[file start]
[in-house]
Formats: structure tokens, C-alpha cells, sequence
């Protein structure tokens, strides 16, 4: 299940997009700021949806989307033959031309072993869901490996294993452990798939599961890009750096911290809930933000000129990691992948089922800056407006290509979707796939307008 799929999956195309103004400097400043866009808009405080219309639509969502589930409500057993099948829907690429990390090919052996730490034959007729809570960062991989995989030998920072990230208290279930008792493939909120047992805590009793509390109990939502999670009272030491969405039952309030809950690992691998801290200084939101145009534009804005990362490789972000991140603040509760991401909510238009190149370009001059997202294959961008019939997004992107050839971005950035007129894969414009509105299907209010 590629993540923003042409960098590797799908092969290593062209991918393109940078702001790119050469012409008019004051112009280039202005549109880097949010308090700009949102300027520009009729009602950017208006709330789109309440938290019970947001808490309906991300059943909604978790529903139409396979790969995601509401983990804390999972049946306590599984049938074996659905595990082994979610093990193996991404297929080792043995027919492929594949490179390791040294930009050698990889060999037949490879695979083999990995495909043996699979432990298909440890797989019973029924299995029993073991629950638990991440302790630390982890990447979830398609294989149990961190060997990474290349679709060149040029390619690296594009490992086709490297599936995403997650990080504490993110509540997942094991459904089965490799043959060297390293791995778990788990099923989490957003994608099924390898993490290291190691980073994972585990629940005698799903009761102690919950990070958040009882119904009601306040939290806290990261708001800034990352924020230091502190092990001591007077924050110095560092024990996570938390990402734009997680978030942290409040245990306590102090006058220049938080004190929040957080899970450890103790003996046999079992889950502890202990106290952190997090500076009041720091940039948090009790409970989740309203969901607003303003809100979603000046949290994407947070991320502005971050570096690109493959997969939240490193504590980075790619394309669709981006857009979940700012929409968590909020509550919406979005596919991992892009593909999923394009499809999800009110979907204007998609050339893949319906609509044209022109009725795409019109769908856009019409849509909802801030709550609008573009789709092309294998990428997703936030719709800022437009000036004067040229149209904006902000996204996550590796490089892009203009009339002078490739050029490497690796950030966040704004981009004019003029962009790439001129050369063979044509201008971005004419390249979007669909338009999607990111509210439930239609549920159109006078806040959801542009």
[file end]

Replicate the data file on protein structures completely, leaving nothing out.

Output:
[in-house]
Formats: structure tokens, C-alpha cells, sequence
């Protein structure tokens, strides 16, 4: 299940997009700021949806989307033959031309072993869901490996294993452990798939599961890009750096911290809930933000000129990691992948089922800056407006290509979707796939307008 799929999956195309103004400097400043866009808009405080219309639509969502589930409500057993099948829907690429990390090919052996730490034959007729809570960062991989995989030998920072990230208290279930008792493939909120047992805590009793509390109990939502999670009272030491969405039952309030809950690992691998801290200084939101145009534009804005990362490789972000991140603040509760991401909510238009190149370009001059997202294959961008019939997004992107050839971005950035007129894969414009509105299907209010 590629993540923003042409960098590797799908092969290593062209991918393109940078702001790119050469012409008019004051112009280039202005549109880097949010308090700009949102300027520009009729009602950017208006709330789109309440938290019970947001808490309906991300059943909604978790529903139409396979790969995601509401983990804390999972049946306590599984049938074996659905595990082994979610093990193996991404297929080792043995027919492929594949490179390791040294930009050698990889060999037949490879695979083999990995495909043996699979432990298909440890797989019973029924299995029993073991629950638990991440302790630390982890990447979830398609294989149990961190060997990474290349679709060149040029390619690296594009490992086709490297599936995403997650990080504490993110509540997942094991459904089965490799043959060297390293791995778990788990099923989490957003994608099924390898993490290291190691980073994972585990629940005698799903009761102690919950990070958040009882119904009601306040939290806290990261708001800034990352924020230091502190092990001591007077924050110095560092024990996570938390990402734009997680978030942290409040245990306590102090006058220049938080004190929040957080899970450890103790003996046999079992889950502890202990106290952190997090500076009041720091940039948090009790409970989740309203969901607003303003809100979603000046949290994407947070991320502005971050570096690109493959997969939240490193504590980075790619394309669709981006857009979940700012929409968590909020509550919406979005596919991992892009593909999923394009499809999800009110979907204007998609050339893949319906609509044209022109009725795409019109769908856009019409849509909802801030709550609008573009789709092309294998990428997703936030719709800022437009000036004067040229149209904006902000996204996550590796490089892009203009009339002078490739050029490497690796950030966040704004981009004019003029962009790439001129050369063979044509201008971005004419390249979007669909338009999607990111509210439930239609549920159109006078806040959801542009």